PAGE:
By SARAH WILLIAMS | INNLIVE
On the eve of 4 July, American Independence Day, Brexit has been a blow to comfortable western certainties: a significant trope of the post-Second World War Bretton Woods agreement and the related Washington consensus has been damaged.
This is the dictum that democracy and 'free and fair elections' are self-evident universal goods, and that the western practice of these is the best, if not only, method. Now, not only are some people questioning direct democracy, but the very concept of democracy.
What is risible is that the biggest critics are 'liberal' 'progressives'.
There has long been a school of thought that referenda may not be the right answer for complicated questions. This conjecture has also been the basis of suspicions that California's culture of 'Propositions', ie initiatives that are put on the ballot, may well have made the state a difficult place to do business, and prone to relying on short-term tactical solutions to long-term strategic problems.
One example is 1978's Proposition 2½ , which limited property taxes to one percent of the assessed value. This popular (among homeowners, who tend to vote as opposed to renters, who tend not to vote) proposition has been blamed for astronomical housing costs in California (San Francisco and Los Angeles are among the most expensive in the country) and also for a sharp reduction in public funds available for libraries, police forces, schools and so forth. And California has some of the highest income taxes in the country, thus driving business away to more industry-friendly states.
There are other examples. For instance, the direct elections of heads of state in many nations have not necessarily produced the best candidates. Even in America, which enshrines its direct election of a president as some kind of 'Manifest Destiny and Motherhood and Apple Pie', it is hard to say that the best leaders have consistently emerged from the fray (of course, the indirect parliamentary system is equally capable of failure, and I shall discreetly refrain from naming names).
Of course, that is jarring for those brought up to believe that democracy is the best system, with the obvious corollary that more democracy must therefore be even better. Maybe there are diminishing returns for democracy. There is, for instance, an old legend from the Buddha's times about Magadha and Vaishali: The latter kingdom, being excessively democratic, was unable to stand up to the more top-down Magadha, and thus suffered a devastating military defeat.
Several people have in fact made a similar argument forcefully.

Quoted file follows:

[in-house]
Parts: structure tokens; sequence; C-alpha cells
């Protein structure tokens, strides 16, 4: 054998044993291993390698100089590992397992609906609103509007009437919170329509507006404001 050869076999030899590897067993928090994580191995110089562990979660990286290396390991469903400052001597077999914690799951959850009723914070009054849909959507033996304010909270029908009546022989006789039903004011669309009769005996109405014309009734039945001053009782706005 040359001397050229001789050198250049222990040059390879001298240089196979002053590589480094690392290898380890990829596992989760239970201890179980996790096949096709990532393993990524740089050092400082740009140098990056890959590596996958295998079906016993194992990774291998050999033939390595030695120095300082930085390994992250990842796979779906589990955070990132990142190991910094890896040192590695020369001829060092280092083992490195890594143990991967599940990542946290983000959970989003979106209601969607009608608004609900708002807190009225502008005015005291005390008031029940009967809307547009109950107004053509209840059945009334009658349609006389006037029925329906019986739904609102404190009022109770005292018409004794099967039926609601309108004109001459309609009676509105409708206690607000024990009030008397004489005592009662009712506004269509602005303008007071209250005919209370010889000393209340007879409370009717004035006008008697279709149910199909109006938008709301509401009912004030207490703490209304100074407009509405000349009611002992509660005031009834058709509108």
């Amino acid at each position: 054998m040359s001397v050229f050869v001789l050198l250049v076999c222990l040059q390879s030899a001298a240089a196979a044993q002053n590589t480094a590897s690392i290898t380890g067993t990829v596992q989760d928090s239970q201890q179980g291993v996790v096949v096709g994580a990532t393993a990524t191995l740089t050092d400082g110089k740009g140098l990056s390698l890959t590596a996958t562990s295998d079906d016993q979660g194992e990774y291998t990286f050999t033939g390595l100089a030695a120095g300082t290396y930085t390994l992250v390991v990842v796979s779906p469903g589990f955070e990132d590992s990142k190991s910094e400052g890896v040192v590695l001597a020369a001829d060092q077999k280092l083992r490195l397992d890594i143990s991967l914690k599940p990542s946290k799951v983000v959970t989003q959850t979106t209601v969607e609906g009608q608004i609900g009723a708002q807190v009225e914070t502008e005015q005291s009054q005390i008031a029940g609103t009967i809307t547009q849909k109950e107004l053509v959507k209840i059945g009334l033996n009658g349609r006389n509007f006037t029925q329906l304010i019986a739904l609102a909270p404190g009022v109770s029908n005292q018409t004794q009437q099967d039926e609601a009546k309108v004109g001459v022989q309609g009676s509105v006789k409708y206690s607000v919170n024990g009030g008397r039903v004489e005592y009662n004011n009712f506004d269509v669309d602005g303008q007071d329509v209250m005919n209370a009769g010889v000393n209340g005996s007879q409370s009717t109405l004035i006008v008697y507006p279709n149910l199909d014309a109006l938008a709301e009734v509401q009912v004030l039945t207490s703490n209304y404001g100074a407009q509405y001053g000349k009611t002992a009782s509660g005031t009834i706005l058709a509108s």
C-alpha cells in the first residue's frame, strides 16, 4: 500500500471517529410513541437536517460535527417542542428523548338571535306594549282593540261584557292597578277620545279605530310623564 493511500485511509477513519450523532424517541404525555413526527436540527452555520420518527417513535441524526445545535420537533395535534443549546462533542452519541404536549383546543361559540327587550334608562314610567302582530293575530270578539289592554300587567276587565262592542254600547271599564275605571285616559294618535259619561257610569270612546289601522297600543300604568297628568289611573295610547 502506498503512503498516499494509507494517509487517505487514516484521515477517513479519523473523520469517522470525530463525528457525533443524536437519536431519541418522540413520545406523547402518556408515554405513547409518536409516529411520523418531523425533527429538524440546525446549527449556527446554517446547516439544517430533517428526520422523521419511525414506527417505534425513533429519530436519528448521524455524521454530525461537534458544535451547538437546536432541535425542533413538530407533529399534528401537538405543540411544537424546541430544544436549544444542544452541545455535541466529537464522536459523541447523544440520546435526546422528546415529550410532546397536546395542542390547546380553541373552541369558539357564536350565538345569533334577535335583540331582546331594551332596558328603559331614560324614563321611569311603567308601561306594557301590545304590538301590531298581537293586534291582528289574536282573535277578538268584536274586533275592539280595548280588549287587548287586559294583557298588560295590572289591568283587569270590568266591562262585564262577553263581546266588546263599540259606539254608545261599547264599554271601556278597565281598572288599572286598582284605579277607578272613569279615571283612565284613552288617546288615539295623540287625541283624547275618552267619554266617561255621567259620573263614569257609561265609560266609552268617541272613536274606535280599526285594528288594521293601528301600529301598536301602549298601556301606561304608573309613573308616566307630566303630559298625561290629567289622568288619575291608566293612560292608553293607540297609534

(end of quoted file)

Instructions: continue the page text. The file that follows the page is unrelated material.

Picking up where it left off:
One, a Harvard University professor, Kenneth Rogoff, despaired at Britain's 'failure'
The Guardian's David van Reybrouck went so far as to declare that "elections are bad for democracy"
Marc Taibbi in Rolling Stone pointedly commented on the fact that it is the very supercilious sniffiness of such people that has led to the sentiments behind Brexit
Thus, the Brexit vote is a watershed, almost as big as the fall of the Berlin Wall. There was the smug quip some years ago from Winston Churchill to the effect that democracy is the very worst system of government, with the exception of every other system. That old racist, safe in the certainties of the early 20th Century, was doubtless of the opinion that democracy was invented by the Greeks, and that the British were their lineal descendant. But there is reason to believe that "government of the people, by the people, and of the people" was well-known and practised in India.
On the one hand, there are the Uttiramerur inscriptions from Tamil Nadu; on the other hand there were independent republics in Northern India as well, as described by Steve Muhlberger of Nipissing University in Canada.
Thus, the western vanity that they alone discovered democracy is demonstrably false. But more interesting is the antipathy of self-declared 'progressive' westerners towards democracy as soon as it produced a result that they didn't like. Let us remember that the entire point of the Arab Spring had been that it would produce 'genuine democracies' by overthrowing dictators. But oddly enough, not a single Arab monarch was ever in trouble, as the West has had no qualms about being chummy with them.
In particular, it is remarkable that 'liberals' everywhere are quite happy with authoritarian regimes abroad. Note how Democrats in the US have always been friendly with Pakistan: Hillary Clinton, Robin Raphel et al are just the latest. Self-proclaimed 'liberals', despite their loud protestations, like the guys in uniform, and don't like messy democracies. They believe someone has to 'guide' democracies, and who better than themselves? Some 240 years ago, a bunch of Americans decided they had had enough of being told to do by a king, but their descendants, in turn, now tell others what to do.